Second, liberals must anchor their pitch in a coherent vision, not just laundry lists of discrete issues, threats, benefits, or grievances. To be politically marketable, that vision has to be credible as a constitutional vision, and impart a message that the law is on their side. While driving home the broad real-world importance of the courts, liberals must simultaneously make clear that it is they who stand unapologetically for the Constitution, for the aims and words of the framers, and for faithful adherence to the laws written by the people’s elected representatives.
Conservatives have long understood that constitutional politics is both of those things—constitutional as well as political. They hoist the banners of “originalism” and “textualism” over their agenda for the courts, even while ignoring them whenever they prove inconvenient to their political agendas. Liberals need not get into the weeds of refuting conservative “isms,” or fabricate “isms” of their own. What they do need to do is reiterate, early and often, that the vision of American government written into the Constitution by Washington and Hamilton and Madison, as well as the Bill of Rights, the Reconstruction amendments, and the Progressive Era amendments, was not the impotent-government dystopia of Ayn Rand or the Koch brothers. On the contrary, the initial framers and subsequent amenders carefully designed an “energetic” government, capable of ensuring a dynamic and fair economy, of ensuring equal economic, political, and social opportunity, of protecting fundamental individual civil and political rights and liberties, and of preventing authoritarian, plutocratic, or kleptocratic subversion.
To reclaim their place as stewards of the Constitution, liberals have to wrap themselves in it. The way has been shown by academics like law professors Akhil Amar and Jack Balkin, by progressive members of the bench, and, notably, by artists like Lin-Manuel Miranda.
In addition to broadening their appeal and bolstering their constitutional brand, liberals face a third prerequisite for digging out of their current hole. They have to be realistic, and play the hand they’ve been dealt, even while working to strengthen it. Accordingly, they should shun, at least at this stage, currently voguish institutional makeovers, like legislation to expand the size of the Supreme Court, or a constitutional amendment or legislation to limit Supreme Court justices’ terms. Since such proposals would be perceived as designed to advance the cause of a liberal judiciary, they are unlikely to gain any legislative traction unless liberals first succeed in their main job of generating popular political traction for the underlying cause itself. In effect, such proposals put the cart before the horse—but if liberals could get the horse, they could see little need for the cart.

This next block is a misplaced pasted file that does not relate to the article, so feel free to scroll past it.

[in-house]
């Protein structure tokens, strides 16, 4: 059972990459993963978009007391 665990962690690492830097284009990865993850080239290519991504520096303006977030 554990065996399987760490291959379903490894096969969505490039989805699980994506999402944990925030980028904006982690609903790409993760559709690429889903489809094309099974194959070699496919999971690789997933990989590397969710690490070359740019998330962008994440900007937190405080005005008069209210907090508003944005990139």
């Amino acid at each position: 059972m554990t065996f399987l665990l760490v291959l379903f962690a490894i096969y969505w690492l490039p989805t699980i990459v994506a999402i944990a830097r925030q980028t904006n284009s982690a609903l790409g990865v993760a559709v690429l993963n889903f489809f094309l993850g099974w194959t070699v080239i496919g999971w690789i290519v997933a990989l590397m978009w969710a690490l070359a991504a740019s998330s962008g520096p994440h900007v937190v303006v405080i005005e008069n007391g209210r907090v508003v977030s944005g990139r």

Implicitly, institutional makeover proposals delegitimize the Court as an institution, and their proponents often do so explicitly. But a delegitimized Court is hardly in liberals’ long-term interest, since liberals deeply prize, and need to protect, the Court’s constitutional mission of safeguarding individual and minority civil and political rights.
But if attempting to delegitimize the Court itself would be a wrong turn, attacking conservatives for undermining the Court’s legitimacy by seeking to make it an arm for their political agenda would be very much a way to go. As would calling out the conservative justices and their allies—loudly, bluntly, and often—for rigging the justice system against ordinary people, effectively immunizing big business law-breakers, facilitating voter suppression, and putting powerful official wrongdoers above the law.
Liberal advocacy groups and politicians have taken promising initial steps. Obamacare’s near-death encounters in the Supreme Court made clear that the new breed of legal “conservatives” are actually not 20th century–style “judicial restraint” or “strict constructionist” conservatives, but genuinely reactionary activists bent on gutting or extinguishing landmark health, safety, consumer, employment, environmental, and financial security guarantees. Judging by the attention paid to current litigation threats to the Affordable Care Act in Kavanaugh’s confirmation hearings, that lesson has begun to sink in, and could well be a reason for the current spike in popular focus on the courts and judicial nominations. For liberal leaders, keeping the spotlight on that grim prospect, and effectively conveying its dangers for the public and the republic, is their best shot at regaining the upper hand in the war for the Constitution and the courts.